Transposition of the directive DAC 6 into Luxembourg law

Within the framework of administrative cooperation in the field of taxation, the European Union has adopted directives so-called “DAC” (Directive on Administrative Cooperation), the aim of which is to set up exchanges of information between the various Member States in the field of direct taxation.

These directives, of which there are 6 to date, are intended to ensure that Member States are able to tax their taxpayers regardless of the country in which they work, retire, have a bank account, invest or do business, and to combat tax fraud and tax evasion. As direct taxation is not harmonised at EU level, each Member State retains its sovereignty in this area and is therefore free to establish its own tax rules. As a result of this freedom, some taxpayers are able to avoid or evade tax in their country of residence.

The European Union has therefore put in place a certain number of rules that have been given concrete form by the adoption of directives “DAC” requiring Member States to exchange, as appropriate, spontaneously, automatically or on request, information in the tax field concerning taxpayers.

Each of the six directives covers information in a particular field. The latest to date, Directive (EU) 2018/822, known as directive “DAC 6”, was adopted on 25 May 2018 by the European Union. It imposes an automatic and mandatory exchange of information in the tax field in relation to cross-border arrangements potentially aggressive tax planning (the “Directive“).

The main purpose of the Directive is to address the evolving complexity of tax planning arrangements by requiring an exchange of information between all Member States on some of these potentially aggressive cross-border arrangements in order to provide Member States’ tax administrations with complete and relevant information on tax planning transactions undertaken by taxpayers and thus enable Member States to react quickly against harmful tax practices and to remedy any deficiencies identified.

In this context, the Luxembourg Parliament adopted on 21 March 2020 bill n°7465 transposing the Directive into Luxembourg law (the “Law“).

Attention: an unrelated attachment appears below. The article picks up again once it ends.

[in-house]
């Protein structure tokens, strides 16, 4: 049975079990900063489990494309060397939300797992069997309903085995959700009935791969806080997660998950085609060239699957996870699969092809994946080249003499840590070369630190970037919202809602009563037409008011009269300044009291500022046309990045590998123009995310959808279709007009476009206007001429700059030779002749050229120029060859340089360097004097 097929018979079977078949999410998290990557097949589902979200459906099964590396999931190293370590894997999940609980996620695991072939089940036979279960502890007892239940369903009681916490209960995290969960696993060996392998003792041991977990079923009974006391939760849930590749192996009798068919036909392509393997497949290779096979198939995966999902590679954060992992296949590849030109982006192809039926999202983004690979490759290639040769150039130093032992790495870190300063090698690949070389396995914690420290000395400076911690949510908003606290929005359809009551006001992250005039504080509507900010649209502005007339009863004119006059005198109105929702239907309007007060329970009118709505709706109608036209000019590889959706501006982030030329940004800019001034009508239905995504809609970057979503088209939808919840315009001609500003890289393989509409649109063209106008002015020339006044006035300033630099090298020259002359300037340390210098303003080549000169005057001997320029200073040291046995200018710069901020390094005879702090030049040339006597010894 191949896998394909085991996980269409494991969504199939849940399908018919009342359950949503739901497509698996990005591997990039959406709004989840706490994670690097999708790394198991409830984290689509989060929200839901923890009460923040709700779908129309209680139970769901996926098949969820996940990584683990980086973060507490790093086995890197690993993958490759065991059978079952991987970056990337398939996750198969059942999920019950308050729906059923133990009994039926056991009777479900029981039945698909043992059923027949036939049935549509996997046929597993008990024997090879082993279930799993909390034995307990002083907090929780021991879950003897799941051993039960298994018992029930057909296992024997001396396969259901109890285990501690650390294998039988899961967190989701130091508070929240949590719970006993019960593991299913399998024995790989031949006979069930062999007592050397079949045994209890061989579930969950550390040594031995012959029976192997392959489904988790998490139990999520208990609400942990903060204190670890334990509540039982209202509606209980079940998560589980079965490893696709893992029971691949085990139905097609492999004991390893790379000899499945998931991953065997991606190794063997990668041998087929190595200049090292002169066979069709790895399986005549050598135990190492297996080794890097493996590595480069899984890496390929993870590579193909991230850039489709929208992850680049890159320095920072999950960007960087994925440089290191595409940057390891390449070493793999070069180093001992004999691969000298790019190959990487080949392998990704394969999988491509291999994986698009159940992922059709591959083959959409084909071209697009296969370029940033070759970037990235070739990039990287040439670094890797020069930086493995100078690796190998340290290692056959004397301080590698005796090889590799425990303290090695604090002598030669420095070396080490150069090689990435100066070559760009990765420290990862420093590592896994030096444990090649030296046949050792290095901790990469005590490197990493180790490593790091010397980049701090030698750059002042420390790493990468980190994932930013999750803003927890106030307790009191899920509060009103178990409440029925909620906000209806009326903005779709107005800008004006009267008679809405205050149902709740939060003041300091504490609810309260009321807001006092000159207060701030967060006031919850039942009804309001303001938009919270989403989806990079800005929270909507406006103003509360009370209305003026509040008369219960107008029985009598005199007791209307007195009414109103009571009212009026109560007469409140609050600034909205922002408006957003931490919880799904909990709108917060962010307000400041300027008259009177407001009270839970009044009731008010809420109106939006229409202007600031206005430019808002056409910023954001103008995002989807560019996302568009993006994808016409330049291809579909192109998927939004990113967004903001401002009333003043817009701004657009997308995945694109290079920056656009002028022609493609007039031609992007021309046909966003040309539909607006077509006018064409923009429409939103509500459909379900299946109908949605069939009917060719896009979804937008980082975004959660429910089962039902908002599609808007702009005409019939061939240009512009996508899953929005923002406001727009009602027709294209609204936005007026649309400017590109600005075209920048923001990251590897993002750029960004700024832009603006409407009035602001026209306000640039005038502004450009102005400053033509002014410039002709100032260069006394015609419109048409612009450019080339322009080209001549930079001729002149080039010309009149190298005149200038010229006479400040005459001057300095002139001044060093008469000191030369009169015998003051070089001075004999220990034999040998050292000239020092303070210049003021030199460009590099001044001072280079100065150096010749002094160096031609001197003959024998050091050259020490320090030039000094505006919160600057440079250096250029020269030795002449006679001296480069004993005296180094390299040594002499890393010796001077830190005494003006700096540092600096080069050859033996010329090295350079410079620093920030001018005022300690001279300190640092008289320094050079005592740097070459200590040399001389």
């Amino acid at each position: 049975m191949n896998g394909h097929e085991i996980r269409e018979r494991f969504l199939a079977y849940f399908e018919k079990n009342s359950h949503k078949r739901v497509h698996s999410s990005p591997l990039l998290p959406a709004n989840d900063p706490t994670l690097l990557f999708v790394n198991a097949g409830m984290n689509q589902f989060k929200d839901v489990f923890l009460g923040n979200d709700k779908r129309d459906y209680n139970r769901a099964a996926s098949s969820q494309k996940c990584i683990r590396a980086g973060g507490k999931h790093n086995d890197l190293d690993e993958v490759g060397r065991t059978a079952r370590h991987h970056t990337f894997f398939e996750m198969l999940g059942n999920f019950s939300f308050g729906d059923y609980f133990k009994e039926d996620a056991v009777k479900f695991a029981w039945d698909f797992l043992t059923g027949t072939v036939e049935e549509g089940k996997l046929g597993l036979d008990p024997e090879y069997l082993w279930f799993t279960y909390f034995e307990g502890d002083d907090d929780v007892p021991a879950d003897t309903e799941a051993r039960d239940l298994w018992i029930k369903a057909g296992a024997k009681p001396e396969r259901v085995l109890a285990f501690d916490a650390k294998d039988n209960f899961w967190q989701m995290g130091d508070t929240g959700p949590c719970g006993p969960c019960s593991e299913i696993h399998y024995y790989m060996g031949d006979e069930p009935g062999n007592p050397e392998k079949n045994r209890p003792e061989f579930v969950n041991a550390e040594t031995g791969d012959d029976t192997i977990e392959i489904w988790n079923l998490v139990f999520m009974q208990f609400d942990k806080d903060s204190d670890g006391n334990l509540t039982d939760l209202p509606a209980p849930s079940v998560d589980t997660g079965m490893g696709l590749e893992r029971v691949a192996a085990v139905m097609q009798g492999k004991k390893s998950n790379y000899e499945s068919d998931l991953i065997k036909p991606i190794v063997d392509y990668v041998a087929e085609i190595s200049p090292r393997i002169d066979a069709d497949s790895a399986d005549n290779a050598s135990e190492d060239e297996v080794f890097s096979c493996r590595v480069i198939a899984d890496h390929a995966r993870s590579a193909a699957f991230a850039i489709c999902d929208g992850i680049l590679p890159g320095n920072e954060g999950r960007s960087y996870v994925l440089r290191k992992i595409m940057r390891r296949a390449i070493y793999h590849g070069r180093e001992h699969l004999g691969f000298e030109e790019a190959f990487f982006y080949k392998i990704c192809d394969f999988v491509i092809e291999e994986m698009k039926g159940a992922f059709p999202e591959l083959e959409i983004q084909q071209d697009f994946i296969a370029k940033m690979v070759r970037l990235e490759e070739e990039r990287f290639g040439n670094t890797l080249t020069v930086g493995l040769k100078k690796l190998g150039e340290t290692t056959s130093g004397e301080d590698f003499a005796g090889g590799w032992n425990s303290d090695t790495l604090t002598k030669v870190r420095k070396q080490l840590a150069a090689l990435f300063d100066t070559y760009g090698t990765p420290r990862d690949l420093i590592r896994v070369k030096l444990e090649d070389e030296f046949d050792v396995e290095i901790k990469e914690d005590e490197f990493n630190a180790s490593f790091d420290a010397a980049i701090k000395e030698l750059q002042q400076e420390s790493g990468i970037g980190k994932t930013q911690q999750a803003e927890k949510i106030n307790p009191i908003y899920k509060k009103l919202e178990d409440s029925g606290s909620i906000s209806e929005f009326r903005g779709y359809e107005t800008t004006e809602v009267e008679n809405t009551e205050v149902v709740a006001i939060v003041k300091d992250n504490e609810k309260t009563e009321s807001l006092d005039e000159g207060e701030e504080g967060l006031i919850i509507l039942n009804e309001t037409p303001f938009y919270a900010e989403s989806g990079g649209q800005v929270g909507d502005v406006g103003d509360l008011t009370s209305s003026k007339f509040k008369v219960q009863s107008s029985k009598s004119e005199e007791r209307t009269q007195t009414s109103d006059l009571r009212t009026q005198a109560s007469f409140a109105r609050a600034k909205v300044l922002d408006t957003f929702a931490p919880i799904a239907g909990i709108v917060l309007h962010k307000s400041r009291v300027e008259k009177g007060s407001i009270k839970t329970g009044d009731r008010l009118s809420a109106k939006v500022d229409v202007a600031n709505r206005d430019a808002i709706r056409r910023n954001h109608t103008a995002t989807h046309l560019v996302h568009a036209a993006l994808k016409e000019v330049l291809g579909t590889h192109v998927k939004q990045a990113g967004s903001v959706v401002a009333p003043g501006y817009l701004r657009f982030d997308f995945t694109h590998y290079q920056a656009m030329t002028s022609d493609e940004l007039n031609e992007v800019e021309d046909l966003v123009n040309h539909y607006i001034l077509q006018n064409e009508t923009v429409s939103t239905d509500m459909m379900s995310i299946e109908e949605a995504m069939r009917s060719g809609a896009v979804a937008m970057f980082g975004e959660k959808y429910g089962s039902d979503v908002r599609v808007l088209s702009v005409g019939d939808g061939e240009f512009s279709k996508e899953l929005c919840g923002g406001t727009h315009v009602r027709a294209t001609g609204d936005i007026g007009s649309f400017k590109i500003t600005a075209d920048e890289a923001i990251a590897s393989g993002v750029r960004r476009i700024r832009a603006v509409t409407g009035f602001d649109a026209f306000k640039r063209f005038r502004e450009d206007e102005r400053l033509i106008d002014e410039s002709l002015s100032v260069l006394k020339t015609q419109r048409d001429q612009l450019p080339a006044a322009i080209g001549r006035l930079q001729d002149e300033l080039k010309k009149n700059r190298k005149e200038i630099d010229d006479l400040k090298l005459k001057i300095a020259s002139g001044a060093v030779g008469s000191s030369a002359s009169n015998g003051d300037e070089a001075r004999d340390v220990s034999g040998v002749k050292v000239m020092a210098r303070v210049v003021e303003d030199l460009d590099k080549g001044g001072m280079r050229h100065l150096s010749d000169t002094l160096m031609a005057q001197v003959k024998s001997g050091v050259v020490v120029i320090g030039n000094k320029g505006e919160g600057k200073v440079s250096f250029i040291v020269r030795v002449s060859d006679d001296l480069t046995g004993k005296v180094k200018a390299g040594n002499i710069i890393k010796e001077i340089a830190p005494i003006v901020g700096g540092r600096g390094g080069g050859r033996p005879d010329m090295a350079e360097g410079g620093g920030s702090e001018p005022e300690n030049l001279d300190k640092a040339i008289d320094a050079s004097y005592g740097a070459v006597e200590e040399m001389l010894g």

The Law introduces an obligation for intermediaries (as defined in point 1. A. below) who design, market or organise a cross-border arrangement, as well as in certain cases for the relevant taxpayer himself (as defined in point 1. B. below), to transmit to the Administration des Contributions Directes (“ACD“) certain information listed by the Law related to cross-border arrangements which is of a potentially tax aggressive nature, due to the presence of at least one characteristic element referred to in the Law.

I. The relevant persons

A. The intermediaries

According to the Law, an intermediary is defined as any person who designs, markets or arranges a reportable cross-border arrangement, makes it available for implementation or manages its implementation. The Law also adds that an intermediary may also be any person who, considering the facts and relevant circumstances and on the basis of available information as well as the relevant expertise and understanding necessary to provide such services, knows or could reasonably be expected to know that it has undertaken to provide such services, directly or through other persons, aid, assistance or advice concerning the design, marketing or organisation of a reportable cross-border arrangement, or concerning its availability for the purpose of implementation or the management of its implementation.

The Law further specifies that, in order to be an intermediary subject to the reporting obligation, a person must meet at least one of the following conditions:

  1. Be resident in a Member State for tax purposes ;
  2. Possess a permanent establishment in a Member State through which services related to the arrangement are provided ;
  3. Be incorporated in a Member State or governed by the law of a Member State ;
  4. Be registered with a professional association in connection with legal, tax or advisory services in a Member State.

It results from these conditions that an intermediary must have a link with one of the Member States and that therefore an intermediary from a third country has no obligation to make a declaration. In this case, it is the responsibility of the relevant taxpayer himself to declare the cross-border arrangement. This is also the case where the relevant taxpayer has himself designed and implemented a such arrangement or where the intermediary can rely on professional secrecy (see below).